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Smoke Signals from Samarcand
The 1931 Reform School Fire and Its Aftermath

Barbara Bennett

A case study and dramatic retelling of young girls on trial for arson at a reform school

In 1931 sixteen poor, white girls—all teenaged inmates at Samarcand Manor, officially named the State Home and Industrial School for Girls, in Samarcand, North Carolina—were accused of burning down two campus buildings in protest against living conditions. Barbara Bennett not only offers a dramatic retelling of this historic case in Smoke Signals from Samarcand, but also reveals a case study of the misguided social-engineering schemes—fraught with racism, classism, and sexual stereotypes—that churned through North Carolina and other Southern states during this time.

The girls, who became known as the “Samarcand Sixteen,” were described by administrators and the media as incorrigible and troublesome. Bennett reveals their grim backgrounds and details the harsh disciplinary methods, including savage whippings, that were dispensed at Samarcand and other reform schools in the early twentieth century. Arson was a capital offense in North Carolina at the time, and the girls were put on trial for their lives.

The sensational trial took place in the midst of a strong eugenics movement that was sweeping the state and the South. The girls’ newly minted lawyer, Nell Battle Lewis, argued that the treatment the girls endured at Samarcand had forced them to take drastic action and therefore should result in lenient sentences. Instead the state of North Carolina used bogus “scientific” theories—such as “bad blood genetics”—to create legal policy and criminal justice practices that were heavily prejudiced against powerless people, particularly girls and women.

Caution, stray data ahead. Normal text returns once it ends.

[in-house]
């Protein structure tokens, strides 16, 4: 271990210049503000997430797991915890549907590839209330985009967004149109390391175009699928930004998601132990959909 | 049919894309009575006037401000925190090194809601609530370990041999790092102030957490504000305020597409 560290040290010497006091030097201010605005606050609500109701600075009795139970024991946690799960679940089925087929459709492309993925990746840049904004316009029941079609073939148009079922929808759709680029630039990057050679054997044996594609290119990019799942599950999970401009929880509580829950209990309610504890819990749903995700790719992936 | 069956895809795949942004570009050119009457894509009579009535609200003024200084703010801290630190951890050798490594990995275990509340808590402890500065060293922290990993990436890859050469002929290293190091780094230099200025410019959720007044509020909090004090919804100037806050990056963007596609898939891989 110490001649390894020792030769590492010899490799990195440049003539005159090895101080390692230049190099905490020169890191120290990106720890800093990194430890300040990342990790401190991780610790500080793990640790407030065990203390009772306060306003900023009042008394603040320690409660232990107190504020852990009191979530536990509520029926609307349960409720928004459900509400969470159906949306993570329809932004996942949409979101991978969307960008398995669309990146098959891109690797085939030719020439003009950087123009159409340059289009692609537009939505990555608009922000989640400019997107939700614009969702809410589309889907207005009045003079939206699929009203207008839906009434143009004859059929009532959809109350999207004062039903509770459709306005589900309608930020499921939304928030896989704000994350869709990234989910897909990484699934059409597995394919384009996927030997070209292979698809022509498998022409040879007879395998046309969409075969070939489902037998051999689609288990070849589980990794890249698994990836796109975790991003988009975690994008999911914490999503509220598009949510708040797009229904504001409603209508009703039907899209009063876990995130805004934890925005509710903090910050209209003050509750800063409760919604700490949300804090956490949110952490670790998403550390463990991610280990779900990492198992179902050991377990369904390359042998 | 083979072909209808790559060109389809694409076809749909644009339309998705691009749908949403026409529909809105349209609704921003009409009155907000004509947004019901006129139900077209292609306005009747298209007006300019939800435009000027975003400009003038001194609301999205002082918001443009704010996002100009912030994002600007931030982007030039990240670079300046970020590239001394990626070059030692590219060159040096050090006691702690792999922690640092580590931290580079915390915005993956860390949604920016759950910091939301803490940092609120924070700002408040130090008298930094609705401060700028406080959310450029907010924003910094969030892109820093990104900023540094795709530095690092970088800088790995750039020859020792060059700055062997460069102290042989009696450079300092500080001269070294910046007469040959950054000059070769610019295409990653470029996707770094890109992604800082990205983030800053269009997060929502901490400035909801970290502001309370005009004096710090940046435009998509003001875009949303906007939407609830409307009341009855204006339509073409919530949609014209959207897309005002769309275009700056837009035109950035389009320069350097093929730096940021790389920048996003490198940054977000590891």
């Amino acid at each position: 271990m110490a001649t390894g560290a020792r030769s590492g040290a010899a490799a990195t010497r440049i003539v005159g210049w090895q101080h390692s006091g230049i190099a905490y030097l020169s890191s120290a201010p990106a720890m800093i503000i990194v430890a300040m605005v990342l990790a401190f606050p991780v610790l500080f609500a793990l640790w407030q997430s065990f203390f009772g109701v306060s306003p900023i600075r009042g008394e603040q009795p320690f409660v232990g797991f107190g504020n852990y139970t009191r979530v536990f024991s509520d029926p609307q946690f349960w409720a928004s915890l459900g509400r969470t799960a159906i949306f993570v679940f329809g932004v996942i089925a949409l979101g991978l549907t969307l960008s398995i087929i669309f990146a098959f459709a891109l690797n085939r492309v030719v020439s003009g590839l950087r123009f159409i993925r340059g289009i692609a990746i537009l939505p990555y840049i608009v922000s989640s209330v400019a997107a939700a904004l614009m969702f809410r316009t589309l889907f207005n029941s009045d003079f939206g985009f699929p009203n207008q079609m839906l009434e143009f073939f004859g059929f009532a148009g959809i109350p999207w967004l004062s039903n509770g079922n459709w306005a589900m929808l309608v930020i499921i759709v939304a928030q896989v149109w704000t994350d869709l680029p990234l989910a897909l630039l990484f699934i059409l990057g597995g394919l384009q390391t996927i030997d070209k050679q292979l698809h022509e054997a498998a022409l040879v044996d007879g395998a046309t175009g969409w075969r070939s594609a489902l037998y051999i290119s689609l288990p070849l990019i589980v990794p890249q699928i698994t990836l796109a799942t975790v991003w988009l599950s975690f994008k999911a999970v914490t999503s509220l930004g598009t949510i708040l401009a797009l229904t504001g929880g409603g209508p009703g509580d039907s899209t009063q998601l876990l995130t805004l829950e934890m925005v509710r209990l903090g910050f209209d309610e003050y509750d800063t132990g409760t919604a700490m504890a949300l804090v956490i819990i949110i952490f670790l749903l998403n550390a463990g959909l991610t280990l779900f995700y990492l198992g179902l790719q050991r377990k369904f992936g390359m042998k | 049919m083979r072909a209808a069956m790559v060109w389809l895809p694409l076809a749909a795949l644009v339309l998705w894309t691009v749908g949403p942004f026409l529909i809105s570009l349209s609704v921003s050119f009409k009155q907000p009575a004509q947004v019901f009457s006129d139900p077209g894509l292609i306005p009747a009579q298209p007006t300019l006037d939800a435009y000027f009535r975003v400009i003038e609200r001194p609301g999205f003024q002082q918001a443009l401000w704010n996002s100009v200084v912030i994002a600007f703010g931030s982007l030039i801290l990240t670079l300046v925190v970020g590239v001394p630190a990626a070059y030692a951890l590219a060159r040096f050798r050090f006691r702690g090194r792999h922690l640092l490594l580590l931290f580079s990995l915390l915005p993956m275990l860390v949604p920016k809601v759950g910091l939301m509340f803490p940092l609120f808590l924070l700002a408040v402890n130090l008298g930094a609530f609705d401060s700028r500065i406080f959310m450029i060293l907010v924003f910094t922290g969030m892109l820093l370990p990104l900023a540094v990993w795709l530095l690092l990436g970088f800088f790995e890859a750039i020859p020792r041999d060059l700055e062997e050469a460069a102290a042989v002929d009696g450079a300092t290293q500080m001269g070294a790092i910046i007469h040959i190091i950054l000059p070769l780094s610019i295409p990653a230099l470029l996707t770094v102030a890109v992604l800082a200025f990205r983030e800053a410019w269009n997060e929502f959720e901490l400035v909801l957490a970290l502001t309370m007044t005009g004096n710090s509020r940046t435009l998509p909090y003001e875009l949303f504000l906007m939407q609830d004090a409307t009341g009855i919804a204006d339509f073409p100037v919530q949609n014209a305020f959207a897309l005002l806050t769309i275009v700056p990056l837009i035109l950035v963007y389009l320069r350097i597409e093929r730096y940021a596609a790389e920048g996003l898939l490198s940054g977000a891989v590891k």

In the end the girls received sentences of eighteen months to five years in the state penitentiary, although the trial and its publicity did lead to improvements in the physical conditions and disciplinary methods at Samarcand and other juvenile facilities in North Carolina.

Barbara Bennett is an associate professor of English at North Carolina State University. She is the author of five books, including Understanding Jill McCorkle, published by the University of South Carolina Press, and Soul of a Lion.

“Barbara Bennett effectively recounts this largely forgotten story of (rightly) rebellious girls held in North Carolina's Samarcand Reform School in the early 1930s. Enduring beatings and under threats of sterilization, youngsters set fire to this institution in protest. Bennett's painstaking research brings to life Nell Battle Lewis, the attorney charged with saving the Samarcand Sixteen from death. The story, however, gives us few such heroes.”—Linda Wagner-Martin, Frank Borden Hanes Professor of English & Comparative Literature, University of North Carolina, Chapel Hill

“Meticulously researched and beautifully written, Barbara Bennett’s Smoke Signals from Samarcand excavates a conveniently forgotten layer of North Carolina (and more broadly American) history—the incarceration of poor white girls in industrial or reform ‘schools,’ where they were further victimized by whippings, solitary confinement, and sometimes sterilization. Set during the eugenics movement, this riveting history of the ‘Samarcand Sixteen,’ who set fire to their school in a futile attempt to free themselves, reads like a novel. From her vivid descriptions of the girls themselves to the astute character study of their heroic lawyer Nell Battle Lewis, Bennett dives straight into the heart of history. A remarkable story of the lengths some will go to in controlling women’s bodies, a prescient story for our own troubled times. I couldn’t put it down.”—Minrose Gwin, author of Promise

 
 

 


 

SOUTHERN HISTORY
6 x 9
144 pages
15 b&w illus.
ISBN 978-1-61117-860-9
Hardcover, $24.99s
ISBN 978-1-61117-861-6
Ebook, $24.99t
 
 

 
 
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